Walking the Line
This easy and comfortable walking tour takes 3-3½ hours. We begin at Turjeman Post, which was once a military border post along the no-man’s land on the dividing line between East and West Jerusalem – Israel and The Hashemite Kingdom of Jordan. Today the place is a museum. Our tour ends in the Sheikh Jarrah neighborhood. After completing the tour, visitors can enjoy humus in the neighborhood or head to the nearby American Colony Hotel for coffee and cake.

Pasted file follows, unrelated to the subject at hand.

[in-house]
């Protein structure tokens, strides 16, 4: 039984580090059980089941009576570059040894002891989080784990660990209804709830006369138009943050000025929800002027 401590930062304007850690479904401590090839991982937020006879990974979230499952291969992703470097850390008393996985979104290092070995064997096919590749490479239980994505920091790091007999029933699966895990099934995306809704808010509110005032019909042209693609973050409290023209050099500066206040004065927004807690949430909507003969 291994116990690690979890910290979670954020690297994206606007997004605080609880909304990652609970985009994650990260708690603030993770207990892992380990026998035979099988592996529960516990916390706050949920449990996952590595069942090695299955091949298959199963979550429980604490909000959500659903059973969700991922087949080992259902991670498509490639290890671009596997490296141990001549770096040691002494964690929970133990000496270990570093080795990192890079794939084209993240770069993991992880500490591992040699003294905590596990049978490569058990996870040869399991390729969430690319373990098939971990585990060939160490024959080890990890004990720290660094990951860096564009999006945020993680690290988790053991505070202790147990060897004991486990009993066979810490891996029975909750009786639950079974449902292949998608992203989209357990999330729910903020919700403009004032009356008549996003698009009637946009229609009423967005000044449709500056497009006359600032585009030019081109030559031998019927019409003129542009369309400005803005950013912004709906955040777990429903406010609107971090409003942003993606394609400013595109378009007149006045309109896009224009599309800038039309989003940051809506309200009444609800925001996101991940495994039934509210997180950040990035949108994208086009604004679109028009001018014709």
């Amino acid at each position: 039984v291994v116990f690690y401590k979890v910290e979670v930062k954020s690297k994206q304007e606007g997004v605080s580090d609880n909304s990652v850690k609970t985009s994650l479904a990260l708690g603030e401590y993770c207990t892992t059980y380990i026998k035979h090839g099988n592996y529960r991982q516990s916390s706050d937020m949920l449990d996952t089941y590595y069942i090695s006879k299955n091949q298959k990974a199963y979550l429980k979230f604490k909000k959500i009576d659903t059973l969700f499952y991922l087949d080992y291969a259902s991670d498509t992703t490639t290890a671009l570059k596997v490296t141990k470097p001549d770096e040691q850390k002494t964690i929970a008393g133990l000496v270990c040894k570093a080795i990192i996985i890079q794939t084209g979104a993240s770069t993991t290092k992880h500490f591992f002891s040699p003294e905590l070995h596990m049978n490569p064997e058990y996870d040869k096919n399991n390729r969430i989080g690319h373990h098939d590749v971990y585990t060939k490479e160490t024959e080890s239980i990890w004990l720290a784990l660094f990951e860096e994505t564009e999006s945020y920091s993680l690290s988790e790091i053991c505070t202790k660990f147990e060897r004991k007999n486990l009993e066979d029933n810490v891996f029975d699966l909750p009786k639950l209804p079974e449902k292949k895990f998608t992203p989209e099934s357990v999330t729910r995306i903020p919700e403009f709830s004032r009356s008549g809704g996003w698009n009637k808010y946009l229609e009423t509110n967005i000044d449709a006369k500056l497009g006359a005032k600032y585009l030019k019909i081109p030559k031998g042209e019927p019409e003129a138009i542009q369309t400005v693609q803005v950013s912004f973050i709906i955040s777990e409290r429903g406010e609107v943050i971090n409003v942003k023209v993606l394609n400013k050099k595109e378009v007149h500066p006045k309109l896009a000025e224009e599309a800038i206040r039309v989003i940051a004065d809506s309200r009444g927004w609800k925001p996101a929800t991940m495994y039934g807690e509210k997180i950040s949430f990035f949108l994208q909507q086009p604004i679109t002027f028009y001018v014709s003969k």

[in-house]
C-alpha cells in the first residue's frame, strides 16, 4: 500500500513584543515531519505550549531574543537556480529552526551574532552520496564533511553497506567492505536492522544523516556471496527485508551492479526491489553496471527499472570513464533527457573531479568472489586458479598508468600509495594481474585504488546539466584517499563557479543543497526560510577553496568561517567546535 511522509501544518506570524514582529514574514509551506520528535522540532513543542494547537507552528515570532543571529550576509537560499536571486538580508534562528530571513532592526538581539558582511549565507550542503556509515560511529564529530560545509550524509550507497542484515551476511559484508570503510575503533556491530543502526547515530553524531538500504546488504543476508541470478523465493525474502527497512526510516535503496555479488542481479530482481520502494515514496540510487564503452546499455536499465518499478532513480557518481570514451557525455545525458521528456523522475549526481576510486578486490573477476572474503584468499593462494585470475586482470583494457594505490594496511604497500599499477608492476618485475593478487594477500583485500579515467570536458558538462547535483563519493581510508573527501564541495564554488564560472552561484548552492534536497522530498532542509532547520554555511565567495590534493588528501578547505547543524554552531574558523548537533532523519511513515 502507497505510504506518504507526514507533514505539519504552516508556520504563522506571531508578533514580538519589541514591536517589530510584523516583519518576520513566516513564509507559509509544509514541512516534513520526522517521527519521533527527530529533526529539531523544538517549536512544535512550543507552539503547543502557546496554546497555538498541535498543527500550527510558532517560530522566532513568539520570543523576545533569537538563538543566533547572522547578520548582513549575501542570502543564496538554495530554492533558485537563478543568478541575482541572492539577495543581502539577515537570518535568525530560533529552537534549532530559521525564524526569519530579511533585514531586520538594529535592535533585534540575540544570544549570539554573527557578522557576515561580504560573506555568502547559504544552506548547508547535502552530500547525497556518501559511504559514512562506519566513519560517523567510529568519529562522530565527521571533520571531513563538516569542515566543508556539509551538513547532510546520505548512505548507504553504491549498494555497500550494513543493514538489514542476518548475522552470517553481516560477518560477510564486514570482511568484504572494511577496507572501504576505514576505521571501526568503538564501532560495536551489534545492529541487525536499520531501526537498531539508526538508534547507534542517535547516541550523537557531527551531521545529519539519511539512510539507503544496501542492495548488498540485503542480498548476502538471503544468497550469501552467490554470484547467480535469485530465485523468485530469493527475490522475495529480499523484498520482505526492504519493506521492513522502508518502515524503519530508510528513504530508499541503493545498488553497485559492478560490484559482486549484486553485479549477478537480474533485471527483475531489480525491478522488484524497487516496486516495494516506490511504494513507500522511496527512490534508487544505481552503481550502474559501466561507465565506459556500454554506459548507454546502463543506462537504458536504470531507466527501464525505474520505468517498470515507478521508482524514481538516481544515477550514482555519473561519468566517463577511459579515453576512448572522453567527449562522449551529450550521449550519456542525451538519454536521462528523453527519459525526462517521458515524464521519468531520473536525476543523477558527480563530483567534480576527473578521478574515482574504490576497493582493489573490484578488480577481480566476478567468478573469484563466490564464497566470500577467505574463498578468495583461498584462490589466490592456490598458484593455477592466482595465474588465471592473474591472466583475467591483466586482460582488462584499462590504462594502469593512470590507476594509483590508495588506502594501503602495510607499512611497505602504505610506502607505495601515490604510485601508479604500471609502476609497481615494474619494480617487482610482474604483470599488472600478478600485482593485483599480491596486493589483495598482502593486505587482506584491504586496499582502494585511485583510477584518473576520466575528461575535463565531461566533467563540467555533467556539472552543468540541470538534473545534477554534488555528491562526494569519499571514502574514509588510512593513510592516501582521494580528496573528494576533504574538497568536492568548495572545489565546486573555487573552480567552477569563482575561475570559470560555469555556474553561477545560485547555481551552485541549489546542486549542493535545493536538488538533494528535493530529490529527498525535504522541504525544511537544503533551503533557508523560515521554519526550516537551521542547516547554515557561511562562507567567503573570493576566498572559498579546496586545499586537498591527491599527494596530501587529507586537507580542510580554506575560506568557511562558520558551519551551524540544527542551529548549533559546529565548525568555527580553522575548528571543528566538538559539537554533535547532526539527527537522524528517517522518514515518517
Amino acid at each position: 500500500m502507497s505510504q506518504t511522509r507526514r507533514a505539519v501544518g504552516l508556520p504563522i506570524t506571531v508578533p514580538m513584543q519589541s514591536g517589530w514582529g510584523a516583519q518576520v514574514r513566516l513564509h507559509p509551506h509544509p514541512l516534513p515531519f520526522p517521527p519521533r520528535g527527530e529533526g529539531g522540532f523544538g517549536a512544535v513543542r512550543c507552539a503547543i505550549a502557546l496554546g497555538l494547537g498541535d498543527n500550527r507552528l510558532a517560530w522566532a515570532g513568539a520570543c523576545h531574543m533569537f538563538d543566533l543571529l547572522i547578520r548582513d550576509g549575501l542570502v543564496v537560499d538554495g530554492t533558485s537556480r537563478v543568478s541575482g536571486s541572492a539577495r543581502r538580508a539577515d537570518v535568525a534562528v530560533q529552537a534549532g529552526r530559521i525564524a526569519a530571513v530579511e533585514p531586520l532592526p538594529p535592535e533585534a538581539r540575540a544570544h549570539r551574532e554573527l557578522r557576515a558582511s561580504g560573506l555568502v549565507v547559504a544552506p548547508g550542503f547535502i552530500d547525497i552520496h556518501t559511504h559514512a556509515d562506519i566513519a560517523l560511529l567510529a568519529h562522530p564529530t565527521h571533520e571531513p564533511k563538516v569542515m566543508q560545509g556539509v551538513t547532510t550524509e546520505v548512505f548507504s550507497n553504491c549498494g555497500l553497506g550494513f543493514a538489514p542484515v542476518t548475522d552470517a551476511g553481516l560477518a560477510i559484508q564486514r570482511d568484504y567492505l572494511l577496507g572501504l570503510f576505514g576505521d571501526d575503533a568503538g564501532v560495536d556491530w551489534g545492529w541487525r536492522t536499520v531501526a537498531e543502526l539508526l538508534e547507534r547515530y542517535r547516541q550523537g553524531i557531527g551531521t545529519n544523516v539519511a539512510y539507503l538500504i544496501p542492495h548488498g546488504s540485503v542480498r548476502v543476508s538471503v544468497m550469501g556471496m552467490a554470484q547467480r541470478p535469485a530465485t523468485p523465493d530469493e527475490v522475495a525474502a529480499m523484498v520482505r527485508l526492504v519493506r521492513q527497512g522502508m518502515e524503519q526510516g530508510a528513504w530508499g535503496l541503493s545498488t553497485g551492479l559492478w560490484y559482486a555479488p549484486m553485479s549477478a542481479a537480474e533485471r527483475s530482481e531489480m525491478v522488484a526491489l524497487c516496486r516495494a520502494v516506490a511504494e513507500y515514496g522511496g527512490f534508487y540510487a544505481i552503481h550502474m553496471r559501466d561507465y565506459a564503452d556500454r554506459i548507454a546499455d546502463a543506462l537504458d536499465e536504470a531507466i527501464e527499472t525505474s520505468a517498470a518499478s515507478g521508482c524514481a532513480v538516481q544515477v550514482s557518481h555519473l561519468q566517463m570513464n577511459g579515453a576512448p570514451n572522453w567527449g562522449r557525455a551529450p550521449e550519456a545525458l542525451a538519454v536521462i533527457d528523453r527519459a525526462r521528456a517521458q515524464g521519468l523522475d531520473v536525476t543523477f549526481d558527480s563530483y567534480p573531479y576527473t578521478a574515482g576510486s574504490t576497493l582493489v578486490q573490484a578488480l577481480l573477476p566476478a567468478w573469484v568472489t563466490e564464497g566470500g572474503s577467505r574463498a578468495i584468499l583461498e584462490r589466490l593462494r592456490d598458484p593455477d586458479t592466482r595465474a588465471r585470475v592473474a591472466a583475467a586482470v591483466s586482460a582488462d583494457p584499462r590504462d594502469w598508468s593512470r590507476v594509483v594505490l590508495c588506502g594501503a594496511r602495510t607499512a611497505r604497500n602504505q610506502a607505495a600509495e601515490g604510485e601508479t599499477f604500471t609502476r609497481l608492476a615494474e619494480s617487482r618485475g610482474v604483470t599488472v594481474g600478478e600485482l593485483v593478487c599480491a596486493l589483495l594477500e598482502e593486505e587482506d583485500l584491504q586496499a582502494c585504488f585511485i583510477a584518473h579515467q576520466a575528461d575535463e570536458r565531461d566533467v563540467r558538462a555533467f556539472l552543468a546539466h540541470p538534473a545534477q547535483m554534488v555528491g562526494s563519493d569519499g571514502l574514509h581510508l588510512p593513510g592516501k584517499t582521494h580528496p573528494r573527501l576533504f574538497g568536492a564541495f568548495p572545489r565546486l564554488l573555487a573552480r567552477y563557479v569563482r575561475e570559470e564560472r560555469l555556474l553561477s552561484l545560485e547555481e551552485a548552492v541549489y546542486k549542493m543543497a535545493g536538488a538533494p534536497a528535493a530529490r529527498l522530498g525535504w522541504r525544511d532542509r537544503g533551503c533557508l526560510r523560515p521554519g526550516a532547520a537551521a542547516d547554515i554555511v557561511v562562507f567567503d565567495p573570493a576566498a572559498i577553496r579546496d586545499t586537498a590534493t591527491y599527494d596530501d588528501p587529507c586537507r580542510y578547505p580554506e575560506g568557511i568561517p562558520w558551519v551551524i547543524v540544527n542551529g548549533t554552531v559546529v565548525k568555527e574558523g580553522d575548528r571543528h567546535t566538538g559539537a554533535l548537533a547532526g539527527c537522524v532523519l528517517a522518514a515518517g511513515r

Between 1948 and 1967, when Jerusalem was divided between Israel and the Hashemite Kingdom of Jordan, the “Municipal Line” was the name given to the armistice line in the city, part of the “Green Line” that formed the border between Israel and its neighbors. Drawn on a map as part the international agreements of April 1949, the line cuts through the city for about 4½ miles from north to south. Don’t worry, though – our walking tour will only take us along a small section of the route. The Municipal Line was often one of enmity and sporadic violence, but also one of daily contacts and sometimes friendships between Israeli and Jordanian border guards. We will hear an interesting explanation as to how the line was created and how agreements were reached between the IDF on one side and the Jordanian Arab Legion on the other. But our tour will also take us past “the most political house in East Jerusalem” – the Orient House. We will hear about the history of this building (which starts in 1897) and how it becomes the subject of a political dispute between Israel and the Palestinian Authority. Of course we will not forget the American Colony Hotel, a legendary institution in the city. By prior arrangement we can pop in for coffee and cake – a real treat!!! As we move into the East Jerusalem neighborhoods, our route will cross the paths taken by the Israeli military convoys that passed through this area once every two weeks on their way up to Mt. Scopus, an Israeli enclave surrounded by Jordanian territory until 1967. We will cross Shimon Ha-Tzadik Jewish settlement, located in the heart of Sheikh Jarrah Palestinian neighborhood. This is one of the controversial neighborhoods and issues in Jerusalem today. We will try to understand the root causes of the conflict in the city. We continue our walk toward the memorial of the Hadassah Convoy Massacre. The memorial commemorates 78 Israelis, physicians, medical staff, and workers of both Hadassah Hospital and the Hebrew University who were killed in an attack while passing through the area on their way to Mt. Scopus (April 13, 1948). We will end our tour in Sheikh Jarrah at a vantage point toward the Hebrew University and Hadassah Hospital, both located on Mt. Scopus above us.